Norshore Theatre

1749 W. Howard Street,
Chicago, IL 60626

Unfavorite 3 people favorited this theater

Norshore Theatre, Chicago, IL in 1928

Viewing: Photo | Street View

Opened in 1926 and operated by Balaban & Katz, the palatial Norshore Theatre seated 3,017. The theater was located in the Rogers Park neighborhood. Its outer lobby featured huge crystal chandeliers and the ceiling was decorated with Pompeiian motifs. The theater also contained fine French antiques.

The Norshore Theatre was closed in 1957, and in 1960, this amazing theater was reduced to rubble. A bank was later built in its place.

Contributed by Bryan Krefft, Thomas Stranich, Ray Martinez

Recent comments (view all 23 comments)

DavidZornig
DavidZornig on February 19, 2009 at 1:18 pm

Oh, I get it. It’s where the Howard Bowl ended up being built.
This theater came down, while I was just blocks away in the hospital after being born. Sorry I missed out on it’s beauty. This must be the closest two theatres were ever built next to the “L” tracks.

There is also a long time cab company in Evanston called Norshore. Their taxi’s used to line up directly across Howard Street from where this place stood. Waiting to take “L” patrons into Evanston where the “L” and buses couldn’t, and at night before the Evanston line ran 24 hours.
I found this page after checking Lost Memory’s most recent post to the Howard Theatre page. That post’s second link has a clearer picture of the above picture.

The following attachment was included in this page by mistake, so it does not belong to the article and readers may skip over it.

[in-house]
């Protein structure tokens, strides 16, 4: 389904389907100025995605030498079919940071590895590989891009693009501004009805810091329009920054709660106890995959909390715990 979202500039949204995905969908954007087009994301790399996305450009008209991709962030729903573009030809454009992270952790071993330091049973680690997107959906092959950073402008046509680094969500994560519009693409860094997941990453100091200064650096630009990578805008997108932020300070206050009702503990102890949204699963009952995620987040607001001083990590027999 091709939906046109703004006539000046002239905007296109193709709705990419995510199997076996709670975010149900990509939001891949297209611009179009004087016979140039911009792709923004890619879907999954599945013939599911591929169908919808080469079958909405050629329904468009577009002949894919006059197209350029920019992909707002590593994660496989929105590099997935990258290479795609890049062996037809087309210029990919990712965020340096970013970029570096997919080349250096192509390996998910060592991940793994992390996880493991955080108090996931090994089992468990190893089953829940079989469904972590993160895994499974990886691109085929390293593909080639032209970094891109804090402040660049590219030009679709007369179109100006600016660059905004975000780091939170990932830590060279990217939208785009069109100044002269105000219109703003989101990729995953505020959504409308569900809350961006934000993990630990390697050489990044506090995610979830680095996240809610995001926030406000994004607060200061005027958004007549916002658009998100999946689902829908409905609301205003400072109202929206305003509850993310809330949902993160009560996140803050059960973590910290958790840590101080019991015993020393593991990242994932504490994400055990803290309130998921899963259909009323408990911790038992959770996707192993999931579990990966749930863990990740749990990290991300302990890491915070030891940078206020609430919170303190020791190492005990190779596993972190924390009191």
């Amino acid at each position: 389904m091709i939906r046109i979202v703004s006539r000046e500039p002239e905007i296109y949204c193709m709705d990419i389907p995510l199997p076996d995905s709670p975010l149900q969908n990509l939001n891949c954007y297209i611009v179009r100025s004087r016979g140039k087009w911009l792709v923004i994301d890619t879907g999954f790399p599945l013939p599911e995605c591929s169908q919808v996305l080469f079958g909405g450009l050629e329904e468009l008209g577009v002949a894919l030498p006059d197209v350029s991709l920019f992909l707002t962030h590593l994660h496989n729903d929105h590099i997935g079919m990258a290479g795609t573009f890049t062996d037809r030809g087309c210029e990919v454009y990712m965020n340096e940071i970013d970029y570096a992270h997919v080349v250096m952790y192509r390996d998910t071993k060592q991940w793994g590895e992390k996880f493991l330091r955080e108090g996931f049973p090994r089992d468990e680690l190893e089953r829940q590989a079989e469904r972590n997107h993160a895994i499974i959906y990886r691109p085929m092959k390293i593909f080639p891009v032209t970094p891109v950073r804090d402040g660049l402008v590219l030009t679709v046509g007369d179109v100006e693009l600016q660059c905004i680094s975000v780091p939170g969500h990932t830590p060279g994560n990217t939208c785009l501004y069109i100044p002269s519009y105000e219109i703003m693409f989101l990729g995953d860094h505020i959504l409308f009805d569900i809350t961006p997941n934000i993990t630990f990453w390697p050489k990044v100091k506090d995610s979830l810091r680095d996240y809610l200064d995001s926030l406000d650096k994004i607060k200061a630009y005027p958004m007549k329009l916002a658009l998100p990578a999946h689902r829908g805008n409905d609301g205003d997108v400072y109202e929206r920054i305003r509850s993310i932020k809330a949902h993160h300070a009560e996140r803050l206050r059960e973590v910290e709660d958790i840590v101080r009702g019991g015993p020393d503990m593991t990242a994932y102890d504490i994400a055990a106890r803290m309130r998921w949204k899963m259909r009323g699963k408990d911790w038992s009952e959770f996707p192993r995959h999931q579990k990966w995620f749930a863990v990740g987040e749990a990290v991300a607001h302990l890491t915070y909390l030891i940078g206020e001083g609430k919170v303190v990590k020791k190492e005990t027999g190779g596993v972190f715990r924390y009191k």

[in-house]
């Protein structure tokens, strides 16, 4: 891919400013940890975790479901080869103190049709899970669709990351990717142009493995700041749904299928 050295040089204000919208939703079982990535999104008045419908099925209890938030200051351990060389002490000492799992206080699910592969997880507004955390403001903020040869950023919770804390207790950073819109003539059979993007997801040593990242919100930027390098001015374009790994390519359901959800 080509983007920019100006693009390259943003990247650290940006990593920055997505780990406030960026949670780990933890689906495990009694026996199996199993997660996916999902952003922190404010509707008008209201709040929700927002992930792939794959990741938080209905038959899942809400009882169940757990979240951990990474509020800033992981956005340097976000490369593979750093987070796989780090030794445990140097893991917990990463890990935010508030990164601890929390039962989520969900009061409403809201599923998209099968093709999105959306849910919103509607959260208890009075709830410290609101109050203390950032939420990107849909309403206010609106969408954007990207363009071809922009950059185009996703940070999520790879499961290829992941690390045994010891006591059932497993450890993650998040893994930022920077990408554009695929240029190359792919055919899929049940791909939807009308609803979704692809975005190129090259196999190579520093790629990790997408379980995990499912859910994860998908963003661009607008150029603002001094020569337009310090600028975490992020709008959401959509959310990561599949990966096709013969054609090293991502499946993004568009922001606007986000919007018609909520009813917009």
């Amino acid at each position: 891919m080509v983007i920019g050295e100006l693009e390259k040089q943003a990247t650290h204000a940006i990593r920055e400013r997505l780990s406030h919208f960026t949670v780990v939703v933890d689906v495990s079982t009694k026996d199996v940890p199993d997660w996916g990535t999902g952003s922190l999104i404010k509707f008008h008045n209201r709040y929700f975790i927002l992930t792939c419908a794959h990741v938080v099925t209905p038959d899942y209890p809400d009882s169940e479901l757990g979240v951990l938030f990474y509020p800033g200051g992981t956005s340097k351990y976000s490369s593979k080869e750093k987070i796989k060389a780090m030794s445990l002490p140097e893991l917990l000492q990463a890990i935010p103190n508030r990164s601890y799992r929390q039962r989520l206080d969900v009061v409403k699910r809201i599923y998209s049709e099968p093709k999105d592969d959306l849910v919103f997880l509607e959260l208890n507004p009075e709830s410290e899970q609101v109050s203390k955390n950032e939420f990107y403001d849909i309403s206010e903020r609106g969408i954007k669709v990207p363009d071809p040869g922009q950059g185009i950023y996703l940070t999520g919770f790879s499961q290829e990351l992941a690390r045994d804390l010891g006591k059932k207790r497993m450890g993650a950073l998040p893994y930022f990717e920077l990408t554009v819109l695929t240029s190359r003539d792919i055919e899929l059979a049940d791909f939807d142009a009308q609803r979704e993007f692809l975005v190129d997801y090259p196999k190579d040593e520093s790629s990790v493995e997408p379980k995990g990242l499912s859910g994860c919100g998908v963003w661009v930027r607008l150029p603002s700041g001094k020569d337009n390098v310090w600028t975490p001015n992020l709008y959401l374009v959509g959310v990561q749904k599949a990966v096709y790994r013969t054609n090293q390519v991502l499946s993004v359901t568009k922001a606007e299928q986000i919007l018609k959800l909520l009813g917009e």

DavidZornig
DavidZornig on April 14, 2009 at 1:19 pm

Reactivate Notification Status.

DavidZornig
DavidZornig on April 16, 2009 at 4:04 pm

FYI. There’s a great b&w daytime shot of the Norshore, within that “American Classic Images” site where everyone’s pulling pictures from as of late.
It has a towering presence that must have been awe inspiring at the time.

I can’t post anything from my WebTV server except comments. So if anyone can do the honors, it would be appreciated.

Trolleyguy
Trolleyguy on April 16, 2009 at 4:33 pm

OK, David. Here ya go: View link

DavidZornig
DavidZornig on February 27, 2010 at 4:33 am

Oh, that’s too bad. It was a really nice daytime picture as I recall.
It showed the white ceramic tile work on the spires, etc.

rivest266
rivest266 on June 25, 2012 at 6:16 pm

June 17th, 1926 grand opening ad has been uploaded here.

rivest266
rivest266 on June 25, 2012 at 6:16 pm

June 17th, 1926 grand opening ad has been uploaded here.

CSWalczak
CSWalczak on July 13, 2012 at 12:25 am

This photo is similar to one posted previously but is in sharper focus.

Life's Too Short
Life's Too Short on December 29, 2012 at 10:22 pm

In response to earlier comments: The Norshore Building was not on the site of the bank or the Howard Bowl. It was in between these two. The Norshore was demolished and replaced with an office building while the bank and Howard Bowl remained. The bank, office building that replaced the Norshore and the Howard Bowl were all demolished for the development now situated there.

RickB
RickB on December 30, 2012 at 7:26 am

I wanted to find out what kind of buisness “The Ship” was. I learned that it was a restaurant, and that it was owned by a man involved in the development of the Norshore building. The big surprise was that he was the person for whom Howard Street was named, and he lived until 1984! This blog post tells his story.

You must login before making a comment.

New Comment

Subscribe Want to be emailed when a new comment is posted about this theater?
Just login to your account and subscribe to this theater